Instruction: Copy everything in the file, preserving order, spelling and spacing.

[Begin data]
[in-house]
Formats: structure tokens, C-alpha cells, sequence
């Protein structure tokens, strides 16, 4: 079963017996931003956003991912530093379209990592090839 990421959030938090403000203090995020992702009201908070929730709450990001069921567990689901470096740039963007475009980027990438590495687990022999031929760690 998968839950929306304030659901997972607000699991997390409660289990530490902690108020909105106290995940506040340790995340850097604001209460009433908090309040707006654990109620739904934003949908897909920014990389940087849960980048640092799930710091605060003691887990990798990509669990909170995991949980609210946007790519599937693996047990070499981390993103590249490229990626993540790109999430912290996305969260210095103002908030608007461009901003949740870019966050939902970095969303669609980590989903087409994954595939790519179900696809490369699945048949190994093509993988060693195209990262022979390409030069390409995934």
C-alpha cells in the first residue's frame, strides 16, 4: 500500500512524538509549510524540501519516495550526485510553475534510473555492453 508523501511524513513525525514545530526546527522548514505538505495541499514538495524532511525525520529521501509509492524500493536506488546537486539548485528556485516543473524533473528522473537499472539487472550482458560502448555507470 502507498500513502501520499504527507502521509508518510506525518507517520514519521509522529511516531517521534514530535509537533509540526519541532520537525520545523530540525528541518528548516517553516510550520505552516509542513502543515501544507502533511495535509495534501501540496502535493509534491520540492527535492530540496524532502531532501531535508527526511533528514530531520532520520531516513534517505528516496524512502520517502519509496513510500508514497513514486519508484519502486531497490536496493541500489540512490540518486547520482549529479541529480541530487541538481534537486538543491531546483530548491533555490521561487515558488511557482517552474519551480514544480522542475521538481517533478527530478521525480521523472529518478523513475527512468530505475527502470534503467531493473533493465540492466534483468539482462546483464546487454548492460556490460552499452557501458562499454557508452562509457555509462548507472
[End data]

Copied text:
[in-house]
Formats: structure tokens, C-alpha cells, sequence
């Protein structure tokens, strides 16, 4: 079963017996931003956003991912530093379209990592090839 990421959030938090403000203090995020992702009201908070929730709450990001069921567990689901470096740039963007475009980027990438590495687990022999031929760690 998968839950929306304030659901997972607000699991997390409660289990530490902690108020909105106290995940506040340790995340850097604001209460009433908090309040707006654990109620739904934003949908897909920014990389940087849960980048640092799930710091605060003691887990990798990509669990909170995991949980609210946007790519599937693996047990070499981390993103590249490229990626993540790109999430912290996305969260210095103002908030608007461009901003949740870019966050939902970095969303669609980590989903087409994954595939790519179900696809490369699945048949190994093509993988060693195209990262022979390409030069390409995934």
C-alpha cells in the first residue's frame, strides 16, 4: 500500500512524538509549510524540501519516495550526485510553475534510473555492453 508523501511524513513525525514545530526546527522548514505538505495541499514538495524532511525525520529521501509509492524500493536506488546537486539548485528556485516543473524533473528522473537499472539487472550482458560502448555507470 502507498500513502501520499504527507502521509508518510506525518507517520514519521509522529511516531517521534514530535509537533509540526519541532520537525520545523530540525528541518528548516517553516510550520505552516509542513502543515501544507502533511495535509495534501501540496502535493509534491520540492527535492530540496524532502531532501531535508527526511533528514530531520532520520531516513534517505528516496524512502520517502519509496513510500508514497513514486519508484519502486531497490536496493541500489540512490540518486547520482549529479541529480541530487541538481534537486538543491531546483530548491533555490521561487515558488511557482517552474519551480514544480522542475521538481517533478527530478521525480521523472529518478523513475527512468530505475527502470534503467531493473533493465540492466534483468539482462546483464546487454548492460556490460552499452557501458562499454557508452562509457555509462548507472